HOME > Chowhound > Home Cooking >

Discussion

Why was my pan-fried medium-rare ribeye steak moist but chewy?

I cooked my first steak the other day by pan-frying it for about 3 mins each side on med-high, and let it rest for a few minutes afterwards. It was probably about an inch thick. I also lightly salted the pan before frying with rock salt. Anyway, it turned out mostly medium rare with some slightly rare parts mixed in, and it was pretty moist. As I mentioned in the title it was a ribeye steak which didn't appear to have much marbling from my limited experience. Is the possible lack of marbling the reason why it was chewy or did I do something wrong when cooking it? I didnt touch it while it was cooking except to flip it.

  1. Click to Upload a photo (10 MB limit)
Delete
  1. The grade of beef you use will have some bearing on the degree of tenderness. A lack of marbling would definitely be a culprit.

    1. http://chowhound.chow.com/topics/6899...

      This thread has some good ideas. I've used the jfood (and others) technique several times recently with great success. But, yeah, maybe the fault wasn't operator error.

      1. Buy Choice Beef (or better) ~~~ Learn how to select the best steak out of the 20 in the meat case ~~~ Buy a thermometer and cook to your desired degree of doneness by whatever method you choose. ~~~ To answer your question....I question that a 1" thick rib-eye cook on medium heat for 3 minutes per side was "medium rare" ....Really no way of knowing...that's what a thermometer is for.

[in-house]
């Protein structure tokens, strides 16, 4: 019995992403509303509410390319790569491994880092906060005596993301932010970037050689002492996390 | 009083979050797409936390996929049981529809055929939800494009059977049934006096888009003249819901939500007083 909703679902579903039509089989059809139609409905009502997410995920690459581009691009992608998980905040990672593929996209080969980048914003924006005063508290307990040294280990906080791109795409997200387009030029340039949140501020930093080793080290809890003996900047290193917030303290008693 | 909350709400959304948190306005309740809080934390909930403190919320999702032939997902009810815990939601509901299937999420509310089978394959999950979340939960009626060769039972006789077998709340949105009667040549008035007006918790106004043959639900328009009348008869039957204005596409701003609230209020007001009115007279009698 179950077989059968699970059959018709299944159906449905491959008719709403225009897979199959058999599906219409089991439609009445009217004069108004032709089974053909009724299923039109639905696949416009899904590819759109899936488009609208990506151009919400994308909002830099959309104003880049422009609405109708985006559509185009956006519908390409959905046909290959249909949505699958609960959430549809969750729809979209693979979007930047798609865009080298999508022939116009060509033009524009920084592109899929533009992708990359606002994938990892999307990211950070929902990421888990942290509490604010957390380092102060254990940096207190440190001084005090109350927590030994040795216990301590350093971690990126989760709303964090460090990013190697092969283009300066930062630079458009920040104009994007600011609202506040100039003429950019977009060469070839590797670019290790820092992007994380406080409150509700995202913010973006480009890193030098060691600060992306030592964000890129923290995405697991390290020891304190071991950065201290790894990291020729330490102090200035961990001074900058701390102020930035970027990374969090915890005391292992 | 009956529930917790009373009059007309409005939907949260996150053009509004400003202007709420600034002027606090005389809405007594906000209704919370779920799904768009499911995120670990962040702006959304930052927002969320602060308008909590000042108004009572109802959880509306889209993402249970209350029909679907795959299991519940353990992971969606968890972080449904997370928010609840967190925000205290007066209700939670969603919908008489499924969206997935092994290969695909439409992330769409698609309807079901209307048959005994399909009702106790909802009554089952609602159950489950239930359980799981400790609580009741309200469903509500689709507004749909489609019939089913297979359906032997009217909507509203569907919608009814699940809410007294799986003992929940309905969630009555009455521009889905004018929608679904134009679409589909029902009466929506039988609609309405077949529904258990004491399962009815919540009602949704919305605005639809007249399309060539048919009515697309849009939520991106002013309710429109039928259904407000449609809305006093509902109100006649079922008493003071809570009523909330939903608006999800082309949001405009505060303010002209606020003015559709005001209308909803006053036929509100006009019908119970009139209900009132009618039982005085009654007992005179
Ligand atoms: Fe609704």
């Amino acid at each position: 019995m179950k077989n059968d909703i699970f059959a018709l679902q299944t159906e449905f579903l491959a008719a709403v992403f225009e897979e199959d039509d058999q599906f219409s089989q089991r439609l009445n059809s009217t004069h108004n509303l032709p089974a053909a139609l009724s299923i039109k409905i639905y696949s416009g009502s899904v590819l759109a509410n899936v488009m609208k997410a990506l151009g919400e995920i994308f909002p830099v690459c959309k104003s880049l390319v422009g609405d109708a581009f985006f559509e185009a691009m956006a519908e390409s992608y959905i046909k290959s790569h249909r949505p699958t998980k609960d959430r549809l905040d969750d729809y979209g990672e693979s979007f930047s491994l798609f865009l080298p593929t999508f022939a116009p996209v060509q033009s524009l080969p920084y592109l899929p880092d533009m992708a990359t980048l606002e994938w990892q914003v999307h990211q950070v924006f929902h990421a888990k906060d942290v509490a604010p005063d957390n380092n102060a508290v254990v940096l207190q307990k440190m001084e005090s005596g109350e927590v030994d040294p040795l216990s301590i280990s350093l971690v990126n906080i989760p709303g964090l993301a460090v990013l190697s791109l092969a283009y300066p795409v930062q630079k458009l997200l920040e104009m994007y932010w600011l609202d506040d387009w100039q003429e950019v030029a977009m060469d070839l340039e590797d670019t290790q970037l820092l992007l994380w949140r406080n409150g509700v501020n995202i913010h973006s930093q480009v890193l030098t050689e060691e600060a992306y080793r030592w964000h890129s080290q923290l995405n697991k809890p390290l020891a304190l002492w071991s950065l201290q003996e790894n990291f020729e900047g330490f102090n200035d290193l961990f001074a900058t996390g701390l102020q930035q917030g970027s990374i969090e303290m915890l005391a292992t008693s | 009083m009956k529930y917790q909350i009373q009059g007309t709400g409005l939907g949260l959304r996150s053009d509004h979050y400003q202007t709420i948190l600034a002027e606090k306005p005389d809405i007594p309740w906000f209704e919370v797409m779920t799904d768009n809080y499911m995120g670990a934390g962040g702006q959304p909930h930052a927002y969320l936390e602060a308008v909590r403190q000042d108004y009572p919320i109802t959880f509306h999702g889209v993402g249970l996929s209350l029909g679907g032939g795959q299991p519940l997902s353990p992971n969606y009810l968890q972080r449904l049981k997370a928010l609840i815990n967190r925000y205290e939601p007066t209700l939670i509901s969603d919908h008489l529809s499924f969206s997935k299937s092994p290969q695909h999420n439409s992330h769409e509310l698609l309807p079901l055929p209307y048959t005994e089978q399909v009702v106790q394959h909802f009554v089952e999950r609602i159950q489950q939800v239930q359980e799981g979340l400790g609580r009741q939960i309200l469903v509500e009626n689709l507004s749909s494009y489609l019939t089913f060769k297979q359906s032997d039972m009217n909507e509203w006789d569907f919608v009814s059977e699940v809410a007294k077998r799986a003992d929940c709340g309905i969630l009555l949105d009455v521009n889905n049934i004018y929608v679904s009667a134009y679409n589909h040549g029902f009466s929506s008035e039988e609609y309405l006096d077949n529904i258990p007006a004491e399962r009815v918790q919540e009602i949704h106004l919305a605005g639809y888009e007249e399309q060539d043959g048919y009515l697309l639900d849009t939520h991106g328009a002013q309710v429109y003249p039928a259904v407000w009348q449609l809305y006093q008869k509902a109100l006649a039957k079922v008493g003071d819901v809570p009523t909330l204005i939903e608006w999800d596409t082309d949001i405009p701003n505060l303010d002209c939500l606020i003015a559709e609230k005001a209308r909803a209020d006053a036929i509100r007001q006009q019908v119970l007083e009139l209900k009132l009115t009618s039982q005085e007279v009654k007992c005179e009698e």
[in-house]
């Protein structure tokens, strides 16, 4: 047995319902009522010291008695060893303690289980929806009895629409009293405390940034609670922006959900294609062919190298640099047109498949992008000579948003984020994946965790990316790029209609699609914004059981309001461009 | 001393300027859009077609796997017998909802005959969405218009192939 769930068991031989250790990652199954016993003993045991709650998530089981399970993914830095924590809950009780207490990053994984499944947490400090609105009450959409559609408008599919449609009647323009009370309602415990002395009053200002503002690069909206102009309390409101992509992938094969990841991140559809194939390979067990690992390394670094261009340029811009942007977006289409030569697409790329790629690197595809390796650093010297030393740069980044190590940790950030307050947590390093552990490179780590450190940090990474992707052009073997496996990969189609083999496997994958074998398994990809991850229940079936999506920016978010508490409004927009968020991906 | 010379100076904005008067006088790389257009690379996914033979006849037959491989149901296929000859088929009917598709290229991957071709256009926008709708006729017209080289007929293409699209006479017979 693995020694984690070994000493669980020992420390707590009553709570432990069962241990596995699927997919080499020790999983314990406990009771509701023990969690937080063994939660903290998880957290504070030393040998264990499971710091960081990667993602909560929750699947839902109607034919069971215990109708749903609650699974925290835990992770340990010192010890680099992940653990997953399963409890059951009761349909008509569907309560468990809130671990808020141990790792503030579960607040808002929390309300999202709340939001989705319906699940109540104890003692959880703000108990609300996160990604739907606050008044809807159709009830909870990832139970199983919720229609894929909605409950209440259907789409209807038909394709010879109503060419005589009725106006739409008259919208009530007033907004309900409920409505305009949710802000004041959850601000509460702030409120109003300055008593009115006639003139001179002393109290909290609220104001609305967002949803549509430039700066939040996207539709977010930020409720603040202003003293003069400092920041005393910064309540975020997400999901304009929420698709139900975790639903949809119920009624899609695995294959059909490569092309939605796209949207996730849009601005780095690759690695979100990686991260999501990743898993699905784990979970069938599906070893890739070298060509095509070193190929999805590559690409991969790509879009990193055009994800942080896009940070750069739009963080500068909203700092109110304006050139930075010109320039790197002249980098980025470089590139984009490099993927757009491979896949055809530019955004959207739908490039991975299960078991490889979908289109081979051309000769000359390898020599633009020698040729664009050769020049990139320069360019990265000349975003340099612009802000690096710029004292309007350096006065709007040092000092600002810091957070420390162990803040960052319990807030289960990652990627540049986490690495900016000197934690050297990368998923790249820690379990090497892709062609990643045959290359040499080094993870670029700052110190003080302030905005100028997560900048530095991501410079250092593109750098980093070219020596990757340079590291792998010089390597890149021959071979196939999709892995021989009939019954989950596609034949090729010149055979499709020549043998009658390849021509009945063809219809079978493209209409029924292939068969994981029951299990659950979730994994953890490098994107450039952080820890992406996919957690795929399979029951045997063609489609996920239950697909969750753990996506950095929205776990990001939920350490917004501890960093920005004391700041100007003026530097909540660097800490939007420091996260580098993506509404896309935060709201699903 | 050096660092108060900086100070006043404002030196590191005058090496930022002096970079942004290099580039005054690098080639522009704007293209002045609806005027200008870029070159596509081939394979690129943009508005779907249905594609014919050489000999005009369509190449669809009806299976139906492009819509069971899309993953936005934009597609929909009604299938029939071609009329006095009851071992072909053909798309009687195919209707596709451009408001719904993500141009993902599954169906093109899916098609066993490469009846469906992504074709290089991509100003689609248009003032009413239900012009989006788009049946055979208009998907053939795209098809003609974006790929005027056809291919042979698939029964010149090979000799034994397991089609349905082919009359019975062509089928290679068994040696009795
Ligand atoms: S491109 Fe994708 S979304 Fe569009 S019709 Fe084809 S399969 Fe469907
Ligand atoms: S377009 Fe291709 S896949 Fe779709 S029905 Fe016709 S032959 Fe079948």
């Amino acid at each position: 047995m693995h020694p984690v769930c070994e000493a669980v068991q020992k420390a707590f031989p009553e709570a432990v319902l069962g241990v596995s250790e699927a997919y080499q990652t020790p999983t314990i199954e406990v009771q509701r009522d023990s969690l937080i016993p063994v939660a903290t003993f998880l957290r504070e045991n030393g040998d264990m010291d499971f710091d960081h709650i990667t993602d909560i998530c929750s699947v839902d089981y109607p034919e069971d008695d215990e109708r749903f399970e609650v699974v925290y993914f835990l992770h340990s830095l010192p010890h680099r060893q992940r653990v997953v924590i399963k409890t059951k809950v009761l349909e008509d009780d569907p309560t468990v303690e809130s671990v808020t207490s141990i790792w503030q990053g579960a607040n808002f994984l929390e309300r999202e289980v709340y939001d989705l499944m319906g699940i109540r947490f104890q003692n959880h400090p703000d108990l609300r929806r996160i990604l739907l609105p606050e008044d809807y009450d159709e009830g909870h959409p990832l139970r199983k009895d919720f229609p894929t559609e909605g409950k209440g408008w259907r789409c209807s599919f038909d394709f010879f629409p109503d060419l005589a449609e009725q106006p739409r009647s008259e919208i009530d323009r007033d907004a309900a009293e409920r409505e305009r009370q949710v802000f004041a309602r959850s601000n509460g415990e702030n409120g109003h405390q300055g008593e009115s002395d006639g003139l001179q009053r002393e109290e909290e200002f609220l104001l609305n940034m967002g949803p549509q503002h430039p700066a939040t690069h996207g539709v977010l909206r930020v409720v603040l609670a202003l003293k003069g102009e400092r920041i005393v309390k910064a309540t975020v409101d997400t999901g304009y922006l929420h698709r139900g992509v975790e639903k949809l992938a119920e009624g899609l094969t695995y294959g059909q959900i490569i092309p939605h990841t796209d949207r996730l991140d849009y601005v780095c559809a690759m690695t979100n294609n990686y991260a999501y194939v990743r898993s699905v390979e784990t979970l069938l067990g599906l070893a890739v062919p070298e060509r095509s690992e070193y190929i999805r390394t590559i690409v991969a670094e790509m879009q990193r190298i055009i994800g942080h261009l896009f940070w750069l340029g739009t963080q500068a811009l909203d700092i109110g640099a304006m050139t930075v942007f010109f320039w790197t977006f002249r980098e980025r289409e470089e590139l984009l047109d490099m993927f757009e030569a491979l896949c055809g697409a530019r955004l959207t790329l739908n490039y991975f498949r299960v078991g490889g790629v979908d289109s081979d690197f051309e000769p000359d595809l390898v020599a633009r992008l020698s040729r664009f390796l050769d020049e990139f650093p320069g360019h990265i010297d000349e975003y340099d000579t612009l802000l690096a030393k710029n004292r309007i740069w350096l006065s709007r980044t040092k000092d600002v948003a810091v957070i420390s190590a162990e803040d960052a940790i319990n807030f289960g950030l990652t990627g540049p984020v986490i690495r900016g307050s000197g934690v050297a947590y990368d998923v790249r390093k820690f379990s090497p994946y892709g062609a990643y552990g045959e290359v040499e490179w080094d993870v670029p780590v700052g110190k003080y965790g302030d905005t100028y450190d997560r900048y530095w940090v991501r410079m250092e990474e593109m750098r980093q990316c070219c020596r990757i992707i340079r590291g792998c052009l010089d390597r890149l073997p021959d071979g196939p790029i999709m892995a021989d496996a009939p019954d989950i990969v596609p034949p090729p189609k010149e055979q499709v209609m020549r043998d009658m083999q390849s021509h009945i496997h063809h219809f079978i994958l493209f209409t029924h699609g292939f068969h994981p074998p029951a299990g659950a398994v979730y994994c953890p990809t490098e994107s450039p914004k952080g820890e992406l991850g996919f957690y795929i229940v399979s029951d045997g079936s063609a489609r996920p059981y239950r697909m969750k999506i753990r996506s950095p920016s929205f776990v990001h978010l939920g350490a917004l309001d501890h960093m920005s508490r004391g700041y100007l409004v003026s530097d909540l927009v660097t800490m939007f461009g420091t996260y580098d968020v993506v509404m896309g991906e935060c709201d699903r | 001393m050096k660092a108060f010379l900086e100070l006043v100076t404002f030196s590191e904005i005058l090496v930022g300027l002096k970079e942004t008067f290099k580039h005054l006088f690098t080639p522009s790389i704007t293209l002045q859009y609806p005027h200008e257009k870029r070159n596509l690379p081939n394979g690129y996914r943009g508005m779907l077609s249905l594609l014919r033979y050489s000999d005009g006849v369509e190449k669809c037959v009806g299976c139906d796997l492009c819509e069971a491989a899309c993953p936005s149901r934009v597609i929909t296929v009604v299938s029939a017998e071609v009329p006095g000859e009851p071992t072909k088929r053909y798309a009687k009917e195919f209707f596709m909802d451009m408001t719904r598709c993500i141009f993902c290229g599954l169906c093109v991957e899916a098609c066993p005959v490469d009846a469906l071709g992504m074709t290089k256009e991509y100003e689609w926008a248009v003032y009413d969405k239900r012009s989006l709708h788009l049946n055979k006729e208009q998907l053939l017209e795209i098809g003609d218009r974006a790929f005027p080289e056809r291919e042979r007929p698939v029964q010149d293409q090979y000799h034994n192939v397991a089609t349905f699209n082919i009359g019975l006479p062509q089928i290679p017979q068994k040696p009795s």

Have Fun & Enjoy!

        1. Definitley the quality of the cut. If it was a rib eye without much marbling, it was proably select. Where did you buy it? How much per pound? Also, different cuts of rib eye can affect quality, as can aging. Moral of the story is that cooking method is only part of the deal.

          Find yourself a good local buthcer and ask for their advice. Ask for choice cuts, look for a thick flap on the edge (I learned this from another hound on here, great tip), and ask them if the steak was aged. I pay around $21 a pound for a quality, aged rib eye.

          3 Replies
          1. re: Shane Greenwood

            $21 a pound, huh? I'll have to remember to do that the next time I win the lottery. All kidding aside, is it possible to get a nicely marbled steak with grass-fed and -finished beef? Or will everything be chewy?

            1. re: nstoddar